“Next year in Jerusalem,” we call out together, as usual, at the end of our family seder in Chicago, while I silently wonder who among us will see another year. “If I die tonight, that would be good,” my cousin’s 98-year-old mother-in-law, housebound and blind, tells me before dinner. My aunt confides that the rent keeps going up at the retirement home where she moved last year, and she has no idea what will happen if she needs additional medical care. My mother’s oxygen tank hisses softly next to her place at the long Passover table.
The brick bungalow on the city’s South Side where my aunt and uncle hosted each year’s seder half a century ago is long gone; it burned to the ground in a mysterious fire soon after they sold it. We’d pack their dining room to the walls to retell the story of our people’s escape from Pharoah’s bondage, across the wild waters. At the kids’ table, my cousins and I would fiddle with the heavy silver spoons and the linen napkins that Aunt Isabel and Uncle Herman brought out of storage each year, just for these two nights.
While the adults took their turns reading aloud — the heavily accented English of the immigrant generation slowing everything to the raw edge of patience — we kids read the Peanuts comic books that my cousin Pammy inserted into each of our Haggadahs before the service. Finally the Maxwell House booklets would be stacked on the sideboard, the chicken soup and matzah balls would appear, and we’d eat for hours.
My aunts and my mother and grandmother always spent the entire day before the seder making gefilte fish: boiling carp and whitefish; slicing open the slick, flopping bodies; picking among the bones for hunks of warm flesh. Aunt Isabel would turn the heavy handle of the iron grinder that she’d lugged up from my grandmother’s basement while my mother and her twin sister Shirley added matzah meal and eggs, cracking shells in succession and mixing quivering yellows and blobs of filmy gel until my grandmother was satisfied. The next night, in their holiday dresses and pearls, they’d open their palms over the seder table and laugh about the lingering stink of fish.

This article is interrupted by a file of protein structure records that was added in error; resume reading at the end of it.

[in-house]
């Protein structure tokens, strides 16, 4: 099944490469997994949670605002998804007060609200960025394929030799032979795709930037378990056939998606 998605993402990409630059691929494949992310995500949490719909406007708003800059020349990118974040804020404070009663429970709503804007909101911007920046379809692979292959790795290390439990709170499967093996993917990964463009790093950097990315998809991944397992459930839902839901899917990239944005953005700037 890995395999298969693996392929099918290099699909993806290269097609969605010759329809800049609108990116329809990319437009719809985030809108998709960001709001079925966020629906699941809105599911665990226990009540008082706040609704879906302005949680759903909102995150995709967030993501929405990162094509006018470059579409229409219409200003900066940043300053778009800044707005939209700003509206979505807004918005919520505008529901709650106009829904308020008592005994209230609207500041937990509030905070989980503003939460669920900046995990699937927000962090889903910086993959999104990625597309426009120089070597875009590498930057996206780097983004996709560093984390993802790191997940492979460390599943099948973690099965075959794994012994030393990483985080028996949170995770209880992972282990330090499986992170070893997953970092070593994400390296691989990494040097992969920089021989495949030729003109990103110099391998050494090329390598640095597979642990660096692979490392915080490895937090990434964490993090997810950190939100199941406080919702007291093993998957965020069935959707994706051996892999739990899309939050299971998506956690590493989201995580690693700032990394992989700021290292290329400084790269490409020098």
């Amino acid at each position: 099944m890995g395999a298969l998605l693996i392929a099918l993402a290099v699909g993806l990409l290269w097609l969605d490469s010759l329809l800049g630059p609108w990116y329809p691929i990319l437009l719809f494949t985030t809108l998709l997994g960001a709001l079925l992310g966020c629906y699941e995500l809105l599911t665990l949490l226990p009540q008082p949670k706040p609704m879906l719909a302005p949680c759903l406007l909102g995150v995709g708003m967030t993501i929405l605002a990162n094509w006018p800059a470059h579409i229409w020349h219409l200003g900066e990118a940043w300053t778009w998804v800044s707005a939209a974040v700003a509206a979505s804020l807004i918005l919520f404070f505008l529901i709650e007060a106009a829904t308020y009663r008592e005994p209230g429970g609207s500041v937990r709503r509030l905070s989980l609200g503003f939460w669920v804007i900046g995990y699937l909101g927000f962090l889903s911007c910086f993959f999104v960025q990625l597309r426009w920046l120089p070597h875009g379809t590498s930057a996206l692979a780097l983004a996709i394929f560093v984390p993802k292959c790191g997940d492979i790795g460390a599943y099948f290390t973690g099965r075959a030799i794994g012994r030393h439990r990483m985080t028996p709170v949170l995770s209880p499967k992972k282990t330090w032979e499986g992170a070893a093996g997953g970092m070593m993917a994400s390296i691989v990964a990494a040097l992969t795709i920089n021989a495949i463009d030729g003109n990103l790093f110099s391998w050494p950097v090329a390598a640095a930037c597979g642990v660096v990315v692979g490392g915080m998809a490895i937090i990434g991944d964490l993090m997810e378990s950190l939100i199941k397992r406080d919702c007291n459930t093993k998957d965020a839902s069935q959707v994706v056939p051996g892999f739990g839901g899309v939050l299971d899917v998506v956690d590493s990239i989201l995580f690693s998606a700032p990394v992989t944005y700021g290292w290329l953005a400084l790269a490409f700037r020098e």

Now my mother’s oxygen-depleted voice hardly carries across the noisy table. I talk with my cousin Danny about his impending retirement from NASA, and we remember the sleepovers at one another’s houses when we’d gather in front of the bulky TV to watch John Glenn, and other astronauts who followed him, blast into outer space. Who could have imagined that 30 years later one of us would be working for NASA? If we were lucky, we were allowed to stay up late, bundled in our soft pajamas, to watch Flash Gordon and Superman streaking across the heavens.
Danny tells me that his 90-year old father is fighting to keep his car, even after his driver’s license has been revoked and his auto insurance cancelled. Uncle Arnold’s wife Beattie was the first of that generation to die, at only 52, after a brutal decade with cancer. At the funeral my sister and I, and Beattie’s best friend Ruth, were loaded into the back seat of a black Lincoln Town Car. When I reached over Ruth to lock the door, she searched my face briefly and then turned away and cried out: one raw sob, straight from the heart. This year, my sister has just turned 52.
At the 85th birthday party we gave last year for my mother and Aunt Shirley, my mother was so excited that she forgot to bring her after-dinner speech and we had to rush back to her house to fetch it. There in the hallway were the dozen quilted bags that she’s collected, to carry her oxygen tank, each a different color and pattern.
This year, the rolls of gefilte fish that my mother makes are from a frozen package. Before the seder, I see her inspecting cousin Evie’s gefilte fish, neat slices laid out under Saran Wrap in the kitchen. My mother is still calculating for the future.
“Next year,” she tells me, pushing off slowly from the counter and turning to face me, “I’m going to try it this way. Next year I’m going to roast the fish instead of boiling it.” She makes a note on a piece of Evie’s scrap paper, folds it and puts it in her pocket.
After the seder, riding the quiet, cocooning streets home, my mother will admit that she needs more oxygen this year than last, that she can no longer fight with the wind to walk outside, that she’s afraid to travel.
Still, we are lucky, I think. When we look around the Passover table, we know that here is more than just this place, that now is more than just this year. Much more than just tonight.
Joanne Jacobson teaches at Yeshiva College. Her most recent book, Hunger Artist: A Suburban Childhood, is about growing up Jewish in suburban Chicago.